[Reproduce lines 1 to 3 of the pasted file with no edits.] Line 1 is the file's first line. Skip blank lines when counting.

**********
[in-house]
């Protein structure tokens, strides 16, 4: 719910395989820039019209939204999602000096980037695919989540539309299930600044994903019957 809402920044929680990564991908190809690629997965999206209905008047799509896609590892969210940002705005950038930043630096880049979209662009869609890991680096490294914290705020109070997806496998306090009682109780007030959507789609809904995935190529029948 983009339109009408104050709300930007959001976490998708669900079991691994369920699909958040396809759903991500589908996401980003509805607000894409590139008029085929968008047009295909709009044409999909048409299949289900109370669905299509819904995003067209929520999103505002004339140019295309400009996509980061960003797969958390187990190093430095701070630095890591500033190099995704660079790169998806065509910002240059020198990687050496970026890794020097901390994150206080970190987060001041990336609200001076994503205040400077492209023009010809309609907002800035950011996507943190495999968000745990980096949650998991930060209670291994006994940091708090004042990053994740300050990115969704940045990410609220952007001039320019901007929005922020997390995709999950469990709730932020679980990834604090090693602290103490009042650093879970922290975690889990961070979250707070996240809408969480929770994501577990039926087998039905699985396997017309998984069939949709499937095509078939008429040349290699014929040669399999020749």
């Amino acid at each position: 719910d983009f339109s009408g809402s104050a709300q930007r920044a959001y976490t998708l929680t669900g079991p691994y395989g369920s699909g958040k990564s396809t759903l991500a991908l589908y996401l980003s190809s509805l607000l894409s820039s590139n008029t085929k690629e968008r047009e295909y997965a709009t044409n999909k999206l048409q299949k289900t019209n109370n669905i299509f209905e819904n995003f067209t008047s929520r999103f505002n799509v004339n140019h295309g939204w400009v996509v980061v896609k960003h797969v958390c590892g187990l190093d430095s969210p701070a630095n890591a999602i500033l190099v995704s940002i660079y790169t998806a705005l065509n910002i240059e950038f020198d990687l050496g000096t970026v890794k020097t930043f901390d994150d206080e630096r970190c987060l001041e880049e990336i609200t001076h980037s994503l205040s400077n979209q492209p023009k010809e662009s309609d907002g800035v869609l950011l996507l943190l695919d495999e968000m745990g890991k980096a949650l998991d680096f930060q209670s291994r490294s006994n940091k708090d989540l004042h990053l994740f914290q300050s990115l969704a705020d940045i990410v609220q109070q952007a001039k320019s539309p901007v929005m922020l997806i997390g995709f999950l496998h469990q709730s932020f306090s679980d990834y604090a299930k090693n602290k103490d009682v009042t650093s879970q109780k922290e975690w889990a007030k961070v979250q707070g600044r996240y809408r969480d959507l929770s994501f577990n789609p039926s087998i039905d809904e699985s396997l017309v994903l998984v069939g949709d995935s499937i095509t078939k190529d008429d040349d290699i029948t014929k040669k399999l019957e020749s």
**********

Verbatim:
[in-house]
């Protein structure tokens, strides 16, 4: 719910395989820039019209939204999602000096980037695919989540539309299930600044994903019957 809402920044929680990564991908190809690629997965999206209905008047799509896609590892969210940002705005950038930043630096880049979209662009869609890991680096490294914290705020109070997806496998306090009682109780007030959507789609809904995935190529029948 983009339109009408104050709300930007959001976490998708669900079991691994369920699909958040396809759903991500589908996401980003509805607000894409590139008029085929968008047009295909709009044409999909048409299949289900109370669905299509819904995003067209929520999103505002004339140019295309400009996509980061960003797969958390187990190093430095701070630095890591500033190099995704660079790169998806065509910002240059020198990687050496970026890794020097901390994150206080970190987060001041990336609200001076994503205040400077492209023009010809309609907002800035950011996507943190495999968000745990980096949650998991930060209670291994006994940091708090004042990053994740300050990115969704940045990410609220952007001039320019901007929005922020997390995709999950469990709730932020679980990834604090090693602290103490009042650093879970922290975690889990961070979250707070996240809408969480929770994501577990039926087998039905699985396997017309998984069939949709499937095509078939008429040349290699014929040669399999020749």
């Amino acid at each position: 719910d983009f339109s009408g809402s104050a709300q930007r920044a959001y976490t998708l929680t669900g079991p691994y395989g369920s699909g958040k990564s396809t759903l991500a991908l589908y996401l980003s190809s509805l607000l894409s820039s590139n008029t085929k690629e968008r047009e295909y997965a709009t044409n999909k999206l048409q299949k289900t019209n109370n669905i299509f209905e819904n995003f067209t008047s929520r999103f505002n799509v004339n140019h295309g939204w400009v996509v980061v896609k960003h797969v958390c590892g187990l190093d430095s969210p701070a630095n890591a999602i500033l190099v995704s940002i660079y790169t998806a705005l065509n910002i240059e950038f020198d990687l050496g000096t970026v890794k020097t930043f901390d994150d206080e630096r970190c987060l001041e880049e990336i609200t001076h980037s994503l205040s400077n979209q492209p023009k010809e662009s309609d907002g800035v869609l950011l996507l943190l695919d495999e968000m745990g890991k980096a949650l998991d680096f930060q209670s291994r490294s006994n940091k708090d989540l004042h990053l994740f914290q300050s990115l969704a705020d940045i990410v609220q109070q952007a001039k320019s539309p901007v929005m922020l997806i997390g995709f999950l496998h469990q709730s932020f306090s679980d990834y604090a299930k090693n602290k103490d009682v009042t650093s879970q109780k922290e975690w889990a007030k961070v979250q707070g600044r996240y809408r969480d959507l929770s994501f577990n789609p039926s087998i039905d809904e699985s396997l017309v994903l998984v069939g949709d995935s499937i095509t078939k190529d008429d040349d290699i029948t014929k040669k399999l019957e020749s």